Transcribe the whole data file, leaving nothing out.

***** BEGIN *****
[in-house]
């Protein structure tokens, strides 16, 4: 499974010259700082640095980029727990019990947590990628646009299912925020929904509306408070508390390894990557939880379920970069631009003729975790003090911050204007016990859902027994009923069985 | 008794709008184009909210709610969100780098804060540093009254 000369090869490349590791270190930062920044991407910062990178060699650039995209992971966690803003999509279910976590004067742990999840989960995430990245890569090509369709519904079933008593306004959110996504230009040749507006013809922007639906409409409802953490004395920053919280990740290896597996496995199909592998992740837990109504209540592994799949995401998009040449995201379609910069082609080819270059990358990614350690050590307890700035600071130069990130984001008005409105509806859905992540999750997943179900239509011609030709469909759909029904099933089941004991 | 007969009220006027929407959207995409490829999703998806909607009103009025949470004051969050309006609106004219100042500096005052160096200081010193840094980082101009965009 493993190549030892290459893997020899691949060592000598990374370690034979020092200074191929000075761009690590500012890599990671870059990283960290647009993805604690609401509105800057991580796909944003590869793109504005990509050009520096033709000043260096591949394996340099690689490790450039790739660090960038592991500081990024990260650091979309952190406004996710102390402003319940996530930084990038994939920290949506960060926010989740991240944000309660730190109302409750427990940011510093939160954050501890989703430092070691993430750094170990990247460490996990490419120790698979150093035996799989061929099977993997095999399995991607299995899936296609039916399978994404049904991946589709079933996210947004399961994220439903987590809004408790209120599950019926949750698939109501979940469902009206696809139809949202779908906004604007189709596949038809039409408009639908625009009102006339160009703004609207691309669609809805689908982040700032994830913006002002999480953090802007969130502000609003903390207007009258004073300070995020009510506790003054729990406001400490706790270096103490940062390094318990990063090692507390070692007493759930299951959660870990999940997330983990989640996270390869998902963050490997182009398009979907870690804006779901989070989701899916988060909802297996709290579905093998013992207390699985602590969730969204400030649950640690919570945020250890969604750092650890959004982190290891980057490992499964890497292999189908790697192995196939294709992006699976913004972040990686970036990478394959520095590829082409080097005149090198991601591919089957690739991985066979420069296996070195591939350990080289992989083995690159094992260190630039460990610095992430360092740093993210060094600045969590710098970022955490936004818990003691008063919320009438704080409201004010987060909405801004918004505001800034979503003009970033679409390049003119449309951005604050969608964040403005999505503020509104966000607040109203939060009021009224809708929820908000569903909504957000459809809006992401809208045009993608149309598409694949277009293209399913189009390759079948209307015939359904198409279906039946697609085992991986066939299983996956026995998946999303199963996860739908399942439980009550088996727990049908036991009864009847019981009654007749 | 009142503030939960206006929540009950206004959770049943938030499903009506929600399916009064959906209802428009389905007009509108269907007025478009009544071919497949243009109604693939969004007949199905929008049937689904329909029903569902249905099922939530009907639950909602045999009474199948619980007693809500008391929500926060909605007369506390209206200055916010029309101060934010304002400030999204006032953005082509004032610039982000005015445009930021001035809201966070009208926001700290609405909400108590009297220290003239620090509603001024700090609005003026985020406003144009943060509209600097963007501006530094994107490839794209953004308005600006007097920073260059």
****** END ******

[in-house]
């Protein structure tokens, strides 16, 4: 499974010259700082640095980029727990019990947590990628646009299912925020929904509306408070508390390894990557939880379920970069631009003729975790003090911050204007016990859902027994009923069985 | 008794709008184009909210709610969100780098804060540093009254 000369090869490349590791270190930062920044991407910062990178060699650039995209992971966690803003999509279910976590004067742990999840989960995430990245890569090509369709519904079933008593306004959110996504230009040749507006013809922007639906409409409802953490004395920053919280990740290896597996496995199909592998992740837990109504209540592994799949995401998009040449995201379609910069082609080819270059990358990614350690050590307890700035600071130069990130984001008005409105509806859905992540999750997943179900239509011609030709469909759909029904099933089941004991 | 007969009220006027929407959207995409490829999703998806909607009103009025949470004051969050309006609106004219100042500096005052160096200081010193840094980082101009965009 493993190549030892290459893997020899691949060592000598990374370690034979020092200074191929000075761009690590500012890599990671870059990283960290647009993805604690609401509105800057991580796909944003590869793109504005990509050009520096033709000043260096591949394996340099690689490790450039790739660090960038592991500081990024990260650091979309952190406004996710102390402003319940996530930084990038994939920290949506960060926010989740991240944000309660730190109302409750427990940011510093939160954050501890989703430092070691993430750094170990990247460490996990490419120790698979150093035996799989061929099977993997095999399995991607299995899936296609039916399978994404049904991946589709079933996210947004399961994220439903987590809004408790209120599950019926949750698939109501979940469902009206696809139809949202779908906004604007189709596949038809039409408009639908625009009102006339160009703004609207691309669609809805689908982040700032994830913006002002999480953090802007969130502000609003903390207007009258004073300070995020009510506790003054729990406001400490706790270096103490940062390094318990990063090692507390070692007493759930299951959660870990999940997330983990989640996270390869998902963050490997182009398009979907870690804006779901989070989701899916988060909802297996709290579905093998013992207390699985602590969730969204400030649950640690919570945020250890969604750092650890959004982190290891980057490992499964890497292999189908790697192995196939294709992006699976913004972040990686970036990478394959520095590829082409080097005149090198991601591919089957690739991985066979420069296996070195591939350990080289992989083995690159094992260190630039460990610095992430360092740093993210060094600045969590710098970022955490936004818990003691008063919320009438704080409201004010987060909405801004918004505001800034979503003009970033679409390049003119449309951005604050969608964040403005999505503020509104966000607040109203939060009021009224809708929820908000569903909504957000459809809006992401809208045009993608149309598409694949277009293209399913189009390759079948209307015939359904198409279906039946697609085992991986066939299983996956026995998946999303199963996860739908399942439980009550088996727990049908036991009864009847019981009654007749 | 009142503030939960206006929540009950206004959770049943938030499903009506929600399916009064959906209802428009389905007009509108269907007025478009009544071919497949243009109604693939969004007949199905929008049937689904329909029903569902249905099922939530009907639950909602045999009474199948619980007693809500008391929500926060909605007369506390209206200055916010029309101060934010304002400030999204006032953005082509004032610039982000005015445009930021001035809201966070009208926001700290609405909400108590009297220290003239620090509603001024700090609005003026985020406003144009943060509209600097963007501006530094994107490839794209953004308005600006007097920073260059």